Mr. Do! (Universal, 1981)
September 10th, 2008 by Ice Cream Jonsey

I got Mr. Do! from Dan at Classic Arcade Resource. I had my eye on it for a while. I’d casually flip through the new stuff… take a look at the photos… and then, boom, at the end, Mr. Do!. $100, $200 “shopped.” I eventually pulled the trigger with some money I got being on a jury in February 2007.

It’s a converted Qix. Someone had helpfully eliminated the word, “Taito” from the sides of the cabinet to keep you guessing. This was unnecessary! I would not have minded. I am really into my games holding high scores permanently. To me, it always gives you something to shoot for. It’s nice when guests come over and manage to get on the high score tables, and that sort of thing. Having gone through a personal attempt to make my Gyruss board save high scores (and failing miserably, on my own) I asked Dan if he could install the high score mod for Mr. Do!. He agreed, and gave me a call a few days later when it was all set.

Getting it home proved to be the biggest debacle so far. It should not have been – the cab is the smallest and lightest I’d bought at that time. However, two main issues arose.

1) It has a hinge on the back. When I am moving the cabinet by myself down the stairs, I tend to put them on their backs and slide them down. This was the first with a hinge on the back door, and it scuffed the floor a bit. (Not a big deal, as I was probably going to re-do that anyway, thanks to the enormous amount of cat vomit the cats have vomited onto that area.)

2) It got stuck on the stairs, and the bottom separated from the rest of the cabinet. Just ripped right out.

Whoops! There were a few wires that were going from the bottom to the sides, as well. Interlock wires. Power connectors. Ground wires. Shit.

I disconnected everything before going any further. I couldn’t take photos, which proved to be problematic, but more on that later. I got the cabinet into a situation where I was able to re-attach the bottom of the cab (where the power brick is). The nails were a little off, but I pulled the ones that stuck out badly. I should have added some gorilla glue at that point. I was able to get it back together physically, and I got it down the stairs the rest of the way. This just left me with wires that were completely undone, but it proved to be a blessing.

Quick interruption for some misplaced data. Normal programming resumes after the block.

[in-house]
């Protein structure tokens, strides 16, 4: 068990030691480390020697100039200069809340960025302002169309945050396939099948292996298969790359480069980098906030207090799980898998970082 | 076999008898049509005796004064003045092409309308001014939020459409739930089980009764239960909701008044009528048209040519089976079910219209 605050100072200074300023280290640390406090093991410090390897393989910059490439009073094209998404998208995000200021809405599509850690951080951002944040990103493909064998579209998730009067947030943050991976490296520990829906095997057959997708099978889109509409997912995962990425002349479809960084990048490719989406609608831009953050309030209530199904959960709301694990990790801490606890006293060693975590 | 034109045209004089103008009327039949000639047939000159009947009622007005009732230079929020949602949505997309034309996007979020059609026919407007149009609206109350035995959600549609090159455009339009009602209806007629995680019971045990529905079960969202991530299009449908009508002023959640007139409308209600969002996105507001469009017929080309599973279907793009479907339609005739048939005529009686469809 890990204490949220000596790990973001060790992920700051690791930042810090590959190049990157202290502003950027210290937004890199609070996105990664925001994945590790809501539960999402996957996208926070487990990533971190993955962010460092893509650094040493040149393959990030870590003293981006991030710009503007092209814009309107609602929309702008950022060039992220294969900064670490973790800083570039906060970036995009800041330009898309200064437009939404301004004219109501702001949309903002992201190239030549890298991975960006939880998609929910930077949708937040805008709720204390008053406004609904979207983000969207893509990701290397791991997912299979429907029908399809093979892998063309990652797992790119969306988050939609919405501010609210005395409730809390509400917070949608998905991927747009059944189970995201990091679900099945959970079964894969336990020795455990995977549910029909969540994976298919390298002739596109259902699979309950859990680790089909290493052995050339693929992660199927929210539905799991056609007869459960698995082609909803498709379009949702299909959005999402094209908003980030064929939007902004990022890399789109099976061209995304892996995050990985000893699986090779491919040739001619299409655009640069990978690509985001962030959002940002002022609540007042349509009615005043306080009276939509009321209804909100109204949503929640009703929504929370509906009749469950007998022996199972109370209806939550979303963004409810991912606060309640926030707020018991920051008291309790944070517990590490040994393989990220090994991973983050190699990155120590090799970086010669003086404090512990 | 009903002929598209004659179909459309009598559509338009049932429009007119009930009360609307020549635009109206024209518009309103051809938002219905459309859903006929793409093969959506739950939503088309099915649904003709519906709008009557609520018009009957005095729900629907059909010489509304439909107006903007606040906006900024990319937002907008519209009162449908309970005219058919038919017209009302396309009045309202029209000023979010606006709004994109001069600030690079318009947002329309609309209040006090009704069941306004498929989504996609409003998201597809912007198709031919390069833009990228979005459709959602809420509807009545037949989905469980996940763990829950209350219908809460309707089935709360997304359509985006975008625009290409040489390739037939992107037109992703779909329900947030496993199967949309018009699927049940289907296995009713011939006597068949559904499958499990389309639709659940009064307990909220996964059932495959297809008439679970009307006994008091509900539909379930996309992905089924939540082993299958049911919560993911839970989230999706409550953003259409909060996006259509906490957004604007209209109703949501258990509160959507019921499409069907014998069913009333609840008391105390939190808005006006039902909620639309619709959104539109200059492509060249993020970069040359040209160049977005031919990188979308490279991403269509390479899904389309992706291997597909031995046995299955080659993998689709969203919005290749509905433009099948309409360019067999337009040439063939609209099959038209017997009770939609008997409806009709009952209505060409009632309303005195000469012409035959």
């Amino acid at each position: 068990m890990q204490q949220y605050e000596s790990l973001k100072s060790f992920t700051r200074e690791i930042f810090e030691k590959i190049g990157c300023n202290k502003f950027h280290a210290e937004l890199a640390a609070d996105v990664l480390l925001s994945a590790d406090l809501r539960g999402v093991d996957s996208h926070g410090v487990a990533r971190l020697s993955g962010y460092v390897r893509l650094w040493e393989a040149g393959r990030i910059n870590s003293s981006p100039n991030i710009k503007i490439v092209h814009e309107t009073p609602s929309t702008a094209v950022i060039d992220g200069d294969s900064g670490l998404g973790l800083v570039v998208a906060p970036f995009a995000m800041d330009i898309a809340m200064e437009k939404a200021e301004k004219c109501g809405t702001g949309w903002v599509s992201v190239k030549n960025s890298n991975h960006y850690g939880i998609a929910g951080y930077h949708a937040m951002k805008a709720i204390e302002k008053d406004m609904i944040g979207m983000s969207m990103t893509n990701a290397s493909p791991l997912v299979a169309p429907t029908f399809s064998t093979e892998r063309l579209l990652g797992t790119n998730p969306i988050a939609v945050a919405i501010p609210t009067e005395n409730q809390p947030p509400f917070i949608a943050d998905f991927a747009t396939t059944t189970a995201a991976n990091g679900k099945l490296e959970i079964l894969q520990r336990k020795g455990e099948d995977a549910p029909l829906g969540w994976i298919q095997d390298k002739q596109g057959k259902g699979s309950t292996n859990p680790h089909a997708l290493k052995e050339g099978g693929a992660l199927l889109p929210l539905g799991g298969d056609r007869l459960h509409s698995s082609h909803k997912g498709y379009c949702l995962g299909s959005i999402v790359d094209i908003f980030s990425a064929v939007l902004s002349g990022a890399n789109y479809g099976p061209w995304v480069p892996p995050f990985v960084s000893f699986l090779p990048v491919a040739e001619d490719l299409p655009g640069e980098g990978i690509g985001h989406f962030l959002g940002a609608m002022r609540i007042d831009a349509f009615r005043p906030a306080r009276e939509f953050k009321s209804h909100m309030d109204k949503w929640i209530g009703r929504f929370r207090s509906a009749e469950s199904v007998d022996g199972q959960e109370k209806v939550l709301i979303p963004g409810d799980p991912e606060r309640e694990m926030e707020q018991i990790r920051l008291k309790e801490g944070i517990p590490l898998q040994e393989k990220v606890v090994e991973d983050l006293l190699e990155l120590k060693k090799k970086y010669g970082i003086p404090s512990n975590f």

I was able to determine where some of the stuff needed to go. Here’s what I learned:

Interlock switches, or “kill switches” are designed to turn the game off when certain things are opened. Dan had set the interlock switches back from the coin door and back door, and then pulled the switch “up” to keep it in “always on” mode. Cool. I had no idea where the wires were supposed to go, however. I am, by trade, a programmer, and in software it’s OK to try a bunch of solutions and see what works. Not so with electricity! I ended up attaching the wires to the interlock switch on the back wrong, and (although I didn’t immediately know it) fried a fuse.

I got some help through the arcade newsgroup. I did take some pictures, and Brien King told me thewires were off. I rewired the game according to his instructions, but it didn’t solve the problem. I had to run to Radio Shack to get some more fuses. (I also got some help on the ifMud that set me straight about fuses. Nick Montfort and my dad reiterated something that I probably knew if I had sat down and thought about it: you can’t put a 20 amp fuse on something that took a 4. The 4 amp fuse is designed to blow if you do something stupid, like I did with the interlock switch. You can maybe put a smaller fuse on… but not a bigger one. Otherwise, the dumb crap you did propagates through and fries something else.)

Well, with the interlock switches properly wired, it still wasn’t working. I went to bed Saturday fairly depressed, as I had worked on this (and other issues with the game stemming from the separation) for twelve hours and gotten nowhere.